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Feliz Navidad - Spanish Christmas Song (HD)

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Uploaded on Jul 31, 2009

♫ Santa dedicates this to the many different cultural traditions of Christmas. He wishes you all a Ho Ho Ho Merry Christmas. (This is part of a series of videos that inform children about Christmas traditions and cultural differences in the way this holiday is celebrated around the world.) No copy infraction intended on my videos. Thanks for watching!

Santa dedica a las diferentes tradiciones culturales de la Navidad. Desea a todos ustedes un Ho Ho Ho Feliz Navidad!

Traditions Of The Country:

Christmas festivities begin with Las Posadas, nine consecutive days of candlelight processions and lively parties starting December 16.

In villages and urban neighborhoods throughout Mexico youngsters gather each afternoon to reenact the holy family's quest for lodging in Bethlehem. The parade of Santos Peregrinos stops at a designated house to sing a traditional litany by which the Holy Family requests shelter for the night and those waiting behind the closed door turn them away. They proceed to a second home where the scene is repeated. At the third stop the pilgrims are told that while there is no room in the posada or inn, they are welcome to take refuge in the stable. The doors are flung open and all are invited to enter.

In most Mexican homes the principal holiday adornment is el Nacimiento, Nativity scene. Nowadays a decorated Christmas tree may be incorporated in the Nacimiento or set up elsewhere in the home; as purchase of a natural pine represents a luxury commodity to most Mexican families, the typical arbolito, little tree, is often an artificial one, a bare branch cut from a copal tree or some type of shrub collected from the countryside.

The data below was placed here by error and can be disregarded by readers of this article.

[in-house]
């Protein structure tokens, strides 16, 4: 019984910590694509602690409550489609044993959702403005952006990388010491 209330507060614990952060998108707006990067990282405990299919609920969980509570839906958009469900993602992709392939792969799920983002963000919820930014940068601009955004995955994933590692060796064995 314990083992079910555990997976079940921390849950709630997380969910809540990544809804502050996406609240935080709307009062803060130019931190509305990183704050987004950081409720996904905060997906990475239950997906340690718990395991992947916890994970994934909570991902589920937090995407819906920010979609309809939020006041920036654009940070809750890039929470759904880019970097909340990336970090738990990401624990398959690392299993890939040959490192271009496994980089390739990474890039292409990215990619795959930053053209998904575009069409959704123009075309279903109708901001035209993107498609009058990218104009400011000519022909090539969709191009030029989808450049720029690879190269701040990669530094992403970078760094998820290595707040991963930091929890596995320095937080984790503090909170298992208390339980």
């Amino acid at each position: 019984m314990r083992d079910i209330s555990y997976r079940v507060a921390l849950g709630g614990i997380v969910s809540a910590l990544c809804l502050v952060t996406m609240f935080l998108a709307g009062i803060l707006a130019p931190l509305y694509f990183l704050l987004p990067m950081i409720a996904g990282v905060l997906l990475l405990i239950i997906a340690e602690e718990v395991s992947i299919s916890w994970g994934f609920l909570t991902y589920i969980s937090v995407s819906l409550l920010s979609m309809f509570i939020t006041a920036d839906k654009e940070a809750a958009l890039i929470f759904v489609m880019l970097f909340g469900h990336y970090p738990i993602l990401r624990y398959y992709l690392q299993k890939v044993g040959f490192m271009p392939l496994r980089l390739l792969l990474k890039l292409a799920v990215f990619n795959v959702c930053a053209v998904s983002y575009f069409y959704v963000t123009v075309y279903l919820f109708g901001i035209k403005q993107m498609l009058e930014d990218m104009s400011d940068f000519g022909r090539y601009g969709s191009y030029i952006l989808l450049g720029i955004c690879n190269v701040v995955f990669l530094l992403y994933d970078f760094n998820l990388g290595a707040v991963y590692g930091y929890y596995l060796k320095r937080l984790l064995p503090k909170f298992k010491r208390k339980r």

Holiday festivities culminate on Noche Buena, Christmas Eve, with the celebration of a late-night Misa de Gallo, Rooster's Mass. Afterwards families head home for a traditional Christmas supper which may feature a simple fare of homemade tamales and atole, corn gruel, or other regional dishes. A more exotic feast might include bacalao a la vizcaína, Biscayan cod, and revoltijo de romeritos, wild greens in mole sauce. Roast turkey, ham or suckling pig are other popular menu items for those who can afford it. Ponche, a hot fruit punch, sidra, sparkling cider, or other spirits are served for the holiday brindis, toast. The evening is rounded out with the opening of gifts and, for the children, piñatas and luces de Belen, sparklers. As these happy family gatherings generally last into the wee hours, December 25th is set aside as a day to rest and celebrate the life of Our Savior.

The Christmas season continues unabated in Mexico through Epiphany, which is called Día de los Reyes, Three Kings Day. Echoing the arrival in Bethlehem of Wise Men bearing gifts for the baby Jesus, children throughout Mexico anxiously await waking up January 6 to find toys and gifts left by the Reyes Magos, Magi. In some regions it is customary to leave out shoes where treasures may be deposited by the visiting Wise Men.

.•:*¨ Ustedes desean una Feliz Navidad ¨*:•.

.•:*¨ Wishing You A Merry Christmas¨*:•.

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